Tuesday, October 23, 2018
MS Pacheco

After gaining my Masters Certificate in July 1962, I started to look for another job on General cargo ships, but definitely not anymore tankers. I wanted to have a better quality of life, ie a better social one, to hopefully meet the right lady etc.

The influence of my old friend from King Teddy days, Mike Theocolous, pointed me towards MacAndrew Line in Mincing Lane, and I applied for a 2nd mates job.

Fortunately for me, a job came up about a week later and I found myself joining the MS Pacheco in London Dock.

PACHECO: 1,242,GRT, about 1980 DWT cargo capacity. Built 1961 by Grangemouth Dockyard Co, Grangemouth Scotland, Speed 14 knots. Four hatches/holds, with steel wine tanks located in the holds and tween decks section of the Masthouse Midships for bulk table wines.

Trading route was; London-Bilbao, Santander or Gijon Northern Spain, Casablanca, Tangier or Ceuta, Barcelona, and several Spanish ports coastwise to load fruit, potatoes (new), bagged onions, and other general cargo according to the season with a possible final call at Algeceiras for cork cargo or Cadiz for sherry cargoes. Total round trip time 21-22 days, with four days in London to discharge and reload.

Bulk wine cargoes were always loaded at Tarragona; about 300 tons of dry and sweet white wines, followed by dry and sweet reds. It took a total of six hours to discharge using four mono pumps. That was the taste and colour spectrum procedure for the discharging order of the table wines into the PLA (Port of London Authority) wine vats in Shadwell Basin, near the famous “Prospect of Whitby” pub which overlooked the locks leading into London dock. London Dock, near Tower Bridge, was a “Bonded” dock, next door to St Katherines dock. The other berth, used by Mac’s ships, was Butlers Wharf, immediately opposite the entrance to St Katherines dock on the south bank of the River Thames.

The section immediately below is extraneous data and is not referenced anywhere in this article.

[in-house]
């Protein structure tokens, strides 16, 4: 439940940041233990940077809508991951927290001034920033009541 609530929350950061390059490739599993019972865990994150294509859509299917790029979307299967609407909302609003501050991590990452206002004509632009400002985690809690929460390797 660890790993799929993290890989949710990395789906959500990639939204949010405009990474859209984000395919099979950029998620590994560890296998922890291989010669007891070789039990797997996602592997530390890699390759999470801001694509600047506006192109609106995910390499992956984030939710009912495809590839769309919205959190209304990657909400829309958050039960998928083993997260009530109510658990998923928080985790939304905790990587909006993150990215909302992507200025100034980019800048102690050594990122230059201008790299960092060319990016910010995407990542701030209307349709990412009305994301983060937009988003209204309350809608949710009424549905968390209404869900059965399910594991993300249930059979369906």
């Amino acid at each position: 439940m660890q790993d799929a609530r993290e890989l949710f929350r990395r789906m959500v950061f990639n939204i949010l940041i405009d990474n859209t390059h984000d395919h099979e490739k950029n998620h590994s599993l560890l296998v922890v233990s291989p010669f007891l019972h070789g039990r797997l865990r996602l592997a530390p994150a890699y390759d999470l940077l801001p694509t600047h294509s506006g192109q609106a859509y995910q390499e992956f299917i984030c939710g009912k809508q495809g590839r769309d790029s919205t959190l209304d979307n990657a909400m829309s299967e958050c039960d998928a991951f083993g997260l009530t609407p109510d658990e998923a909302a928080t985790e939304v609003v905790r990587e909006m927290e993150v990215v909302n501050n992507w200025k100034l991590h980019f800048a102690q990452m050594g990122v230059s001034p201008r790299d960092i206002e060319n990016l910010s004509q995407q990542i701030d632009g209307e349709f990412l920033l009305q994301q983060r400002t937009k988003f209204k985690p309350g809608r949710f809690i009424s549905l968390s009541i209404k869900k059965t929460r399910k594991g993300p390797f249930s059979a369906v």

Being a bonded dock, all the wines (dutiable) were discharged there. The wooden barrels, in particular, had leaks in them as they are stowed three high in the lower holds of the ship and on their sides, so that the heads of the barrels didn’t dry out (which would happen if stowed upright). All barrels that were noted to be leaking during loading in Cadiz were recorded on what we called “an Exceptions List”. This was the custom of the trade to avoid unnecessary claims from the receivers for losses on their wine shipments. Customs and Excise accepted this as well, so due diligence was necessary on the part of the ship’s officers during loading to pick out these particular barrel’s details.

Whilst loading in Cadiz and being discharged in London, the procedure was to use “can hooks” that were linked by a length of chain to two hooks. These hooks fitted over the lip of the barrel at each end. As the barrel was hoisted up by the Dock cranes, the sudden strain could cause them to leak. The solution to that was to have a barrel cooper with a mallet and plenty of tissue paper, tapping the barrel with his mallet after inserting strips of tissue paper into any small gaps. It worked! There was also a cooper in attendance during the loading of the barrels in Cadiz/ Puerto Santa Maria.

Another interesting fact was that on the voyage from Cadiz to London, there would be some leakage from the barrels which found its way into the bilges of the holds. Unfortunately, the liquid content of those bilges had to be pumped overboard from time to time into the sea. A trail of sherry following the ship to London... what a waste! The trade was interesting and busy. It was literally one port a day whilst on the southern Spanish coastline. Discharging and loading operations during the day then sail each evening to arrive at the next port for an 8am start the next day. Barcelona was the starting port for the coasting run.

The first couple of trips were different. After discharge at Casablanca, we were to load a deck cargo of horses (into horseboxes) on the tops of our hatches as well as on the deck. Why so many so horses? Well it was the horses used in the filming of the movie Lawrence of Arabia (starring Peter O’Toole as Lawrence) including the famous white horse, along with several extras and horse minders as passengers. We sailed to Cadiz where the horses and film extras, horse minders etc disembarked.

Apparently, the movie’s desert scenes were shot near Casablanca, and scenes of the British Army HQ in Cairo shot in Seville, that’s why they all disembarked Cadiz for further filming. The MacAndrew line ships were painted “all white” and for the fruit cargoes, they used to charge an extra sixpence per ton in the old days as shippers wanted to ship their goods in cool looking ships which also had good mechanical ventilation changes of the air in the holds. A very important selling point.